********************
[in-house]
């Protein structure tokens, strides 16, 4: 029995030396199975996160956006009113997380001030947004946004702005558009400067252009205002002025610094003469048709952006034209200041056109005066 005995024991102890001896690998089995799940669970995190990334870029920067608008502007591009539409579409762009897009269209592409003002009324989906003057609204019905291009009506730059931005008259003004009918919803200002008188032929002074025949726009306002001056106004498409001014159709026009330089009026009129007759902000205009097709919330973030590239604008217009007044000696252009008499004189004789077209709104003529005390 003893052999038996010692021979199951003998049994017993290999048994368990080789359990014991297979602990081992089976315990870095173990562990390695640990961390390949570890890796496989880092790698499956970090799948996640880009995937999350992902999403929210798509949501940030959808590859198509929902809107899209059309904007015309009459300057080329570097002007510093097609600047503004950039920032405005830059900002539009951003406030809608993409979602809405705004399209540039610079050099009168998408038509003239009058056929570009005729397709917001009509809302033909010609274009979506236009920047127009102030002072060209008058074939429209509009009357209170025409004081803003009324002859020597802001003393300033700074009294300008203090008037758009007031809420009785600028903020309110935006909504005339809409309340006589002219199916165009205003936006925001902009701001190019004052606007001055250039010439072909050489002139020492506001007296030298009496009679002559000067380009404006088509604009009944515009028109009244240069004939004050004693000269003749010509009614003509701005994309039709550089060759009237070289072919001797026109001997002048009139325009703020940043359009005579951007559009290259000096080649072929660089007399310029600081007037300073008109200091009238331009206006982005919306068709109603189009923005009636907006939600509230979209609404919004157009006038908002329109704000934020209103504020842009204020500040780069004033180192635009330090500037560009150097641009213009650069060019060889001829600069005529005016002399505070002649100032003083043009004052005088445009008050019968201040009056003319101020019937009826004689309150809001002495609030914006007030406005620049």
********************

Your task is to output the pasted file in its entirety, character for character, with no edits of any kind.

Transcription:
[in-house]
């Protein structure tokens, strides 16, 4: 029995030396199975996160956006009113997380001030947004946004702005558009400067252009205002002025610094003469048709952006034209200041056109005066 005995024991102890001896690998089995799940669970995190990334870029920067608008502007591009539409579409762009897009269209592409003002009324989906003057609204019905291009009506730059931005008259003004009918919803200002008188032929002074025949726009306002001056106004498409001014159709026009330089009026009129007759902000205009097709919330973030590239604008217009007044000696252009008499004189004789077209709104003529005390 003893052999038996010692021979199951003998049994017993290999048994368990080789359990014991297979602990081992089976315990870095173990562990390695640990961390390949570890890796496989880092790698499956970090799948996640880009995937999350992902999403929210798509949501940030959808590859198509929902809107899209059309904007015309009459300057080329570097002007510093097609600047503004950039920032405005830059900002539009951003406030809608993409979602809405705004399209540039610079050099009168998408038509003239009058056929570009005729397709917001009509809302033909010609274009979506236009920047127009102030002072060209008058074939429209509009009357209170025409004081803003009324002859020597802001003393300033700074009294300008203090008037758009007031809420009785600028903020309110935006909504005339809409309340006589002219199916165009205003936006925001902009701001190019004052606007001055250039010439072909050489002139020492506001007296030298009496009679002559000067380009404006088509604009009944515009028109009244240069004939004050004693000269003749010509009614003509701005994309039709550089060759009237070289072919001797026109001997002048009139325009703020940043359009005579951007559009290259000096080649072929660089007399310029600081007037300073008109200091009238331009206006982005919306068709109603189009923005009636907006939600509230979209609404919004157009006038908002329109704000934020209103504020842009204020500040780069004033180192635009330090500037560009150097641009213009650069060019060889001829600069005529005016002399505070002649100032003083043009004052005088445009008050019968201040009056003319101020019937009826004689309150809001002495609030914006007030406005620049």